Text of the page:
Money Federal Budget Treasurer extends supplement to unemployed as Coalition sells 2019 budget
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Treasurer extends supplement to unemployed as Coalition sells 2019 budget

budget 2019
Treasurer Josh Frydenberg's Liberal seat of Kooyong in Melbourne could be closely contested. Photo: AAP
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Treasurer Josh Frydenberg has made a surprise pledge that Newstart recipients will receive the $75 energy supplement – less than 24 hours after the federal budget excluded the unemployed from the payment. 

Mr Frydenberg told ABC radio on Wednesday morning that the one-off payment would now include Newstart recipients.

“That’s new,” he said.

“The energy supplement will be extended to people on Newstart.”

The changes will deliver an $80 million one-off hit to the budget. The budget papers stated the energy scheme would cost $280 million but the changes the government has said it will legislate will push that to $360 million.

“Last night, the Prime Minister, the Finance Minister and myself discussed the issue and we thought that it was appropriate to extend it,” Mr Frydenberg said.

“It’s going to cost an extra $80 million because this payment will be for the 2018-2019 year. It doesn’t affect the surplus numbers for 2019-2020. It’s a prudent decision.”

But Opposition Leader Bill Shorten accused the government of playing catch-up with Labor’s own planned amendments. 

“I don’t know if the government heard we were proposing an amendment today to make sure Newstart recipients were included,” Mr Shorten said.

“[It] wouldn’t be the first time the government has attempted to head off a bushfire.”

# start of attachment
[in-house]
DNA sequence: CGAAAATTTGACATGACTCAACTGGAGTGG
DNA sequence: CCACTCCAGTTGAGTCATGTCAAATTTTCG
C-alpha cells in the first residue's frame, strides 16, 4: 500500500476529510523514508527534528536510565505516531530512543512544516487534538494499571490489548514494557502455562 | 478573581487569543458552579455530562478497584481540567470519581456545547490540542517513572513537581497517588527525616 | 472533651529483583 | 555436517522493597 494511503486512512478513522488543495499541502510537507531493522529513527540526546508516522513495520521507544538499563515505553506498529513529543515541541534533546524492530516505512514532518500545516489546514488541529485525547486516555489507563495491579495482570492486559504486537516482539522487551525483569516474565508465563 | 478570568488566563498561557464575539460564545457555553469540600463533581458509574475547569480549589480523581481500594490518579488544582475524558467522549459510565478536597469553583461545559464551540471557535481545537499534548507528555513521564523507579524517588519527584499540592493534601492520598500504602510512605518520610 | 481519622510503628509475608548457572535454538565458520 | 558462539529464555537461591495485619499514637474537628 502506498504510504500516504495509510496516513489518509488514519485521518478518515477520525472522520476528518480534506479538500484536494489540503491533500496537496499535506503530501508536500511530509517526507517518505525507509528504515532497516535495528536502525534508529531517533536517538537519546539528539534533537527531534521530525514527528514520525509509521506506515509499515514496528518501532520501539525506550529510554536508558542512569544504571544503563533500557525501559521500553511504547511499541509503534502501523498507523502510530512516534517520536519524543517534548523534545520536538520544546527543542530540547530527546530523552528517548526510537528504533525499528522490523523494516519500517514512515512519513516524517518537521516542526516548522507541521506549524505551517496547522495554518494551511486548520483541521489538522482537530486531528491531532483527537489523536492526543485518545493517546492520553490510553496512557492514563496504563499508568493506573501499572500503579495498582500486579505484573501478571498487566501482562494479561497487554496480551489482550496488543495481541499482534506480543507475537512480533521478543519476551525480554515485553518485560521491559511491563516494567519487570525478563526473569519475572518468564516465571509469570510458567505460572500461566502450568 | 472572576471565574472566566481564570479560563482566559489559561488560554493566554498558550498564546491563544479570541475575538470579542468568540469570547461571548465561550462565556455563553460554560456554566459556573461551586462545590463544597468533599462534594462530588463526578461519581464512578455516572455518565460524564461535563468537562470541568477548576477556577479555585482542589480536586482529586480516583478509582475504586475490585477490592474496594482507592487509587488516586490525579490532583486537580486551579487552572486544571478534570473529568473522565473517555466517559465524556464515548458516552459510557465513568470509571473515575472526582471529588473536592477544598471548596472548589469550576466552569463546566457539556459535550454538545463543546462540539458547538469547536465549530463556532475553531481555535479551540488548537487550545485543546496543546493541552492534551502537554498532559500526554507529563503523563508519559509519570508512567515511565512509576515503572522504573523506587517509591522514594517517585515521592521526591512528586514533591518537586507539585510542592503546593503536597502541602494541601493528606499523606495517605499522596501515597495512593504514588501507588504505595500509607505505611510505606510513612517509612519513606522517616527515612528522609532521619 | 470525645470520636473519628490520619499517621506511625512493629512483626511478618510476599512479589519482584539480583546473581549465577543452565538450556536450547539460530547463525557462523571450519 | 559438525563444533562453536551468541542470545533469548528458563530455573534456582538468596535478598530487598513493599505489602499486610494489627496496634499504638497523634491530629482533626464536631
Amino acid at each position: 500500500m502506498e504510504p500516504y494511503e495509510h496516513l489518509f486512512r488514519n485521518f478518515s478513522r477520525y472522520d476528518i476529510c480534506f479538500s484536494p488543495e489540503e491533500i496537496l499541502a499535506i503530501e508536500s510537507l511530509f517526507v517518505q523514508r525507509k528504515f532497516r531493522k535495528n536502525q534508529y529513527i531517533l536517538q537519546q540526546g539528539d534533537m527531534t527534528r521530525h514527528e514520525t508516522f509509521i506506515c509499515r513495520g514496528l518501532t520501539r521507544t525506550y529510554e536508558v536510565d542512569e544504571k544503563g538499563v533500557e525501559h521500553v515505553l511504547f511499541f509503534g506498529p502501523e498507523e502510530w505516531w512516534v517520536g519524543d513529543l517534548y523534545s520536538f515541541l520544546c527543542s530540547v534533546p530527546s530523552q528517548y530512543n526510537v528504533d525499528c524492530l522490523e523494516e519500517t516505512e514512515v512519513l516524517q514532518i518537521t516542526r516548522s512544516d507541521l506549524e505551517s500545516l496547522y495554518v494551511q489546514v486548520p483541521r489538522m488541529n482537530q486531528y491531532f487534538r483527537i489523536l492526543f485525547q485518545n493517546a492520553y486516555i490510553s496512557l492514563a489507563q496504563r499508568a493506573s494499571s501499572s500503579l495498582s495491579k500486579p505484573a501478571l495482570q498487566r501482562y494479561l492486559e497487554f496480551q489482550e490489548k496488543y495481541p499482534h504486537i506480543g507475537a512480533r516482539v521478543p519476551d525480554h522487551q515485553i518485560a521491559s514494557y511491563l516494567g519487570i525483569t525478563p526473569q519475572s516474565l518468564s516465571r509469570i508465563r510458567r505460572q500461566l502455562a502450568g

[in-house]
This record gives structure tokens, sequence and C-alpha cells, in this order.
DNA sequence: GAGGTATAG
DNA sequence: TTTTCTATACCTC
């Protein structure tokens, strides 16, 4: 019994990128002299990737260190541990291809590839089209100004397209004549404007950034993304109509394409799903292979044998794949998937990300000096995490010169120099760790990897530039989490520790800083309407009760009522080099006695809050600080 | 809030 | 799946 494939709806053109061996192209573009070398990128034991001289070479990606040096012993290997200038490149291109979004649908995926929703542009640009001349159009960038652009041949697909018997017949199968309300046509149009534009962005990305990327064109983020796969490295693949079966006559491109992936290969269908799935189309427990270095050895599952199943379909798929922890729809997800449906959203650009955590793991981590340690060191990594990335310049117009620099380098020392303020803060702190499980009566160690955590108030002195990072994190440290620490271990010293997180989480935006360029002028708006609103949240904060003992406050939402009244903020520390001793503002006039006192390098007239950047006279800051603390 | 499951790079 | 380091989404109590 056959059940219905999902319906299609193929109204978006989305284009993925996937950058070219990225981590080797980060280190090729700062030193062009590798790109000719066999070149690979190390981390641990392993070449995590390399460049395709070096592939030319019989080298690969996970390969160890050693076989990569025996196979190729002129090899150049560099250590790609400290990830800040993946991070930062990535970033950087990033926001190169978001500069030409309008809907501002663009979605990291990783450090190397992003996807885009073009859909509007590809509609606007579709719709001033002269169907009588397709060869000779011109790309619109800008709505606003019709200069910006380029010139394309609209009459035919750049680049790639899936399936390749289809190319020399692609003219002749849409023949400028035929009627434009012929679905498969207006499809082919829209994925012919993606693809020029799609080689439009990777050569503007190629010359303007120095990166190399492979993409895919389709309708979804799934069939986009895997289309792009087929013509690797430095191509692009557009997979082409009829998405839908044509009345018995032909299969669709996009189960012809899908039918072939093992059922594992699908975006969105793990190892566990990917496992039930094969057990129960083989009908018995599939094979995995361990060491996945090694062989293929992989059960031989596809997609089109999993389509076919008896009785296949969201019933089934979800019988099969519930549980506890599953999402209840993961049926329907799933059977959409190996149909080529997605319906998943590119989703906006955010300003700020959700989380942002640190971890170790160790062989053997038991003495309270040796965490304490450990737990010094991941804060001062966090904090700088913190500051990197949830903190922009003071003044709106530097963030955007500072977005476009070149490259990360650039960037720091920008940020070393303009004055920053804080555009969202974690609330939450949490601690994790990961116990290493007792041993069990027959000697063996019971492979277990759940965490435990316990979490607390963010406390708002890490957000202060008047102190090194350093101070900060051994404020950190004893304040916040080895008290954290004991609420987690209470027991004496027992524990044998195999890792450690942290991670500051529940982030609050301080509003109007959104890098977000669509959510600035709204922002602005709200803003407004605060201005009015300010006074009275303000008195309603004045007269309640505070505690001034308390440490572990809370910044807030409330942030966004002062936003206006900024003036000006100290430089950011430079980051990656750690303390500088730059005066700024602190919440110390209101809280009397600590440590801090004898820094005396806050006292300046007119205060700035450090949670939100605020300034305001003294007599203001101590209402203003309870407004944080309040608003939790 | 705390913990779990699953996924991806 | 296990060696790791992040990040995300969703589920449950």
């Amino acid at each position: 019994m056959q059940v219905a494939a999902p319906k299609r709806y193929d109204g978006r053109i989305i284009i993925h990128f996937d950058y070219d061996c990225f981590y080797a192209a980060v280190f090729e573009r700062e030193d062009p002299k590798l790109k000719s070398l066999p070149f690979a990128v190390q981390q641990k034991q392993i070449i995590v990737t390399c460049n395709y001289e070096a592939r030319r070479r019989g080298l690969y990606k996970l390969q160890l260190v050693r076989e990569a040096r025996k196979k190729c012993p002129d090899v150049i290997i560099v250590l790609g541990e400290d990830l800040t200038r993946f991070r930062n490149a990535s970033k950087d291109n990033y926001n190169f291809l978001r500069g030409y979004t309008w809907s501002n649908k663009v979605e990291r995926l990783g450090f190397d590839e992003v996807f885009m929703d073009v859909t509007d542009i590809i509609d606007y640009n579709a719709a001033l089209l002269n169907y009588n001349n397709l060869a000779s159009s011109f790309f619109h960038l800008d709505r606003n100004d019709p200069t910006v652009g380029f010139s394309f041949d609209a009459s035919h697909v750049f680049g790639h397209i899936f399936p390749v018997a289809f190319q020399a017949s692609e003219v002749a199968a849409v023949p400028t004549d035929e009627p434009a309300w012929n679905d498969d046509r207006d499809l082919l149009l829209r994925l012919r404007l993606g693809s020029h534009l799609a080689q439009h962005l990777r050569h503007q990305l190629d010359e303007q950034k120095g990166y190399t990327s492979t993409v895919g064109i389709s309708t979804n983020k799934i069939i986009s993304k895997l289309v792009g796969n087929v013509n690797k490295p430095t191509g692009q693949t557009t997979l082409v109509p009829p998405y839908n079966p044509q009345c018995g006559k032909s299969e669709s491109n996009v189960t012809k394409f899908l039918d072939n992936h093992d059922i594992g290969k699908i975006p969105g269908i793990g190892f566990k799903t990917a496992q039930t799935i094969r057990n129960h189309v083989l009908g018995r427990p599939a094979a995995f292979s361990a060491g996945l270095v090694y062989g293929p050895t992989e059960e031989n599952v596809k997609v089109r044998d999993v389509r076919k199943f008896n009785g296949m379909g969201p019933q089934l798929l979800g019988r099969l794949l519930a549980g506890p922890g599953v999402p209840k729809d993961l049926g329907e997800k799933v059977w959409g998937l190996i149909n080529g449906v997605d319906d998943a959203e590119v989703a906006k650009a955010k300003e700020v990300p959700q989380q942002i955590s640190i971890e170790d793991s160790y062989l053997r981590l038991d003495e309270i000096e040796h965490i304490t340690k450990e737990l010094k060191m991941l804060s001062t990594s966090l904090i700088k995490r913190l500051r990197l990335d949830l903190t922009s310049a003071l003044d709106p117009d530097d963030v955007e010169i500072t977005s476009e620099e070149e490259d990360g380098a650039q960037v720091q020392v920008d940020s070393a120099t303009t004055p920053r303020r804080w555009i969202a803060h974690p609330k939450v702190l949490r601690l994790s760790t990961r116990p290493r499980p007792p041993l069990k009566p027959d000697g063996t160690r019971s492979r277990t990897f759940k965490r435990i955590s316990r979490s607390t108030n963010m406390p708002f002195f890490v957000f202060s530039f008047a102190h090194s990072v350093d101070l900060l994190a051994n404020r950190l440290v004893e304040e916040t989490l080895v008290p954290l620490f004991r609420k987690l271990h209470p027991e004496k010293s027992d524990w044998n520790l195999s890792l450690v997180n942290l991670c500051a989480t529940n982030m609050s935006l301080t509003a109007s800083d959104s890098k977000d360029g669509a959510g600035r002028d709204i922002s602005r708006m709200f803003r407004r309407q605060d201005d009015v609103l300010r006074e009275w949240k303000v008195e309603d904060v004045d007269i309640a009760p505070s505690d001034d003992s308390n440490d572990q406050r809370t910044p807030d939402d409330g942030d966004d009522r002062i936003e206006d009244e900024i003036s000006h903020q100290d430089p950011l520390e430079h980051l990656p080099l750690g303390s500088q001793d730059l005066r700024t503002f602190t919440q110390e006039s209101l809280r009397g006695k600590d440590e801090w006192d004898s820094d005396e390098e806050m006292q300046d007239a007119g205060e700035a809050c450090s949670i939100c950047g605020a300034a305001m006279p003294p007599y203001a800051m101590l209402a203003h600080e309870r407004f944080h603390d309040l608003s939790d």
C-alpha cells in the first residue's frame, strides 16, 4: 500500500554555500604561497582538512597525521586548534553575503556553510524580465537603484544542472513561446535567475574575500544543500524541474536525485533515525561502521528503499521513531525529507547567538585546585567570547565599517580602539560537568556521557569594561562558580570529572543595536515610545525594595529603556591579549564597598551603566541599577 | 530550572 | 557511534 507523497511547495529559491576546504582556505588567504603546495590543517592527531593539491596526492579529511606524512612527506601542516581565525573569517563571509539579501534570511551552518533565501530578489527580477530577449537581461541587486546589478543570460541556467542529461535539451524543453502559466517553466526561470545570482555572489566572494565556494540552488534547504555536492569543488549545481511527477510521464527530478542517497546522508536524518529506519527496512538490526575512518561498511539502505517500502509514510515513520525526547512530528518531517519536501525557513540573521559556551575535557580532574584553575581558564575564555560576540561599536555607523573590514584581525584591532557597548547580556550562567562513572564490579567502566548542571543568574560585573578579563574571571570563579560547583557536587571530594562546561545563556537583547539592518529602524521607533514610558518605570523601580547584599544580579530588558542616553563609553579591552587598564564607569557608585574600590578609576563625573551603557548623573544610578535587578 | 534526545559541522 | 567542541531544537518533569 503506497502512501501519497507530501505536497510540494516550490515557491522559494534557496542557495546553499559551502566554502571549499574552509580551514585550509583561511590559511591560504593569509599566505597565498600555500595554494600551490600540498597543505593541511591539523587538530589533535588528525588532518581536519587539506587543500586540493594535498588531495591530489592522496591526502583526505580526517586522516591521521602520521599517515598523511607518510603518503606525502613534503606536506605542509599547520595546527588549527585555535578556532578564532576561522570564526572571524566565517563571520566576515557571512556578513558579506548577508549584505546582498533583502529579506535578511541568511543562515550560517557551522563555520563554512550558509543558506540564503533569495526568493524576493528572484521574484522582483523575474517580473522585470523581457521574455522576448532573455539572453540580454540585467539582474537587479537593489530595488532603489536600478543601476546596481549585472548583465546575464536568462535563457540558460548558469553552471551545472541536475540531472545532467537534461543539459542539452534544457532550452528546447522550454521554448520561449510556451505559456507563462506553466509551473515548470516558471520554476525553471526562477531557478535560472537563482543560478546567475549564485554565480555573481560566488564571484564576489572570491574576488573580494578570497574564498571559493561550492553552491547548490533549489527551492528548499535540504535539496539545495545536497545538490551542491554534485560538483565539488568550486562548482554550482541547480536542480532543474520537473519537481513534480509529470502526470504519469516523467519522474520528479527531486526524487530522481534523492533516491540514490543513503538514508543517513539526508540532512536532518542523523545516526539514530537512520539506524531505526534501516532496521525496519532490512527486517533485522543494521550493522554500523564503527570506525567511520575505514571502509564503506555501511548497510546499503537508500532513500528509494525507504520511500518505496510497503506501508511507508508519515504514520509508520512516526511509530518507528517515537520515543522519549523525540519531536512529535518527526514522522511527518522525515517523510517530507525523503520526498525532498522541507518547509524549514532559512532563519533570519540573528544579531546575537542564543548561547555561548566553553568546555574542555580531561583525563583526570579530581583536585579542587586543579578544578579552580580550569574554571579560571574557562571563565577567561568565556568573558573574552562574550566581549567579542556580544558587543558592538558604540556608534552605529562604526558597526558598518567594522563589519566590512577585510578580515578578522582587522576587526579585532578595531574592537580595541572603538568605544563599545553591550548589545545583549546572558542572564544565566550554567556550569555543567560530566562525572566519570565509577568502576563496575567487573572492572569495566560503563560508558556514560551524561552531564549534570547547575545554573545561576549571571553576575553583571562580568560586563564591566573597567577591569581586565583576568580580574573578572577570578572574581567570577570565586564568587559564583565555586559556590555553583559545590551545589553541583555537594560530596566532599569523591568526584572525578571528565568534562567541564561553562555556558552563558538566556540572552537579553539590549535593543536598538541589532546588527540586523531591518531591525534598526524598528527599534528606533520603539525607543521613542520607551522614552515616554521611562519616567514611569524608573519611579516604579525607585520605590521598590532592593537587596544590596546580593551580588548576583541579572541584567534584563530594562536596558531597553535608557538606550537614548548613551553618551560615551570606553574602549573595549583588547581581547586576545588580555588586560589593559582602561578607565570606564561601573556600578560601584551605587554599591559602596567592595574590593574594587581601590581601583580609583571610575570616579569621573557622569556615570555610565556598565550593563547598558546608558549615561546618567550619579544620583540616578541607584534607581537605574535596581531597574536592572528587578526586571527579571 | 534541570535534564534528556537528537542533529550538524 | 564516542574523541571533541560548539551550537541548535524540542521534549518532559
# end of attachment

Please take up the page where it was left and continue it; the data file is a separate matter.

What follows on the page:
Pressure continues to build on both sides of politics to consider increasing Newstart itself. The payment to the jobless has not increased in 25 years.

But even Labor is not guaranteeing a rise, instead pledging to review the $40-a-day allowance if it wins the federal election.

Former Liberal prime minister John Howard also called for Newstart to be lifted last year.

“I think there is an argument about that,” he said at PricewaterhouseCoopers’ 2018 post-budget breakfast.

“I was in favour of freezing that when it happened, but I think the freeze has probably gone on too long.”

Liberal senator Arthur Sinodinos broke ranks with the government on the ABC’s Q&A this week, adding his support to calls for higher payments.

The Business Council of Australia’s Jennifer Westacott is also among those calling a rise.

But she criticised Labor for its plan to retain the deficit levy tax hit on high-income earners, a strategy she said would be difficult to sustain with a surplus forecast for 2019-2020.

“It’s hard to keep the deficit levy when you are in surplus,” Ms Westacott said.

Mr Shorten accused the government of banking a surplus off the back of underspending on help for the disabled under the National Disability Insurance Scheme.

He hinted that health and hospital spending will be the centrepiece of Labor’s budget reply speech on Thursday. 

Opposition sources also argue they effectively have an extra $5 billion in the kitty for new spending or to deliver a bigger budget surplus – because the Coalition has embraced Labor’s tax cuts for low and middle-income earners.

Labor had already made its budget costings on the basis of those tax cuts.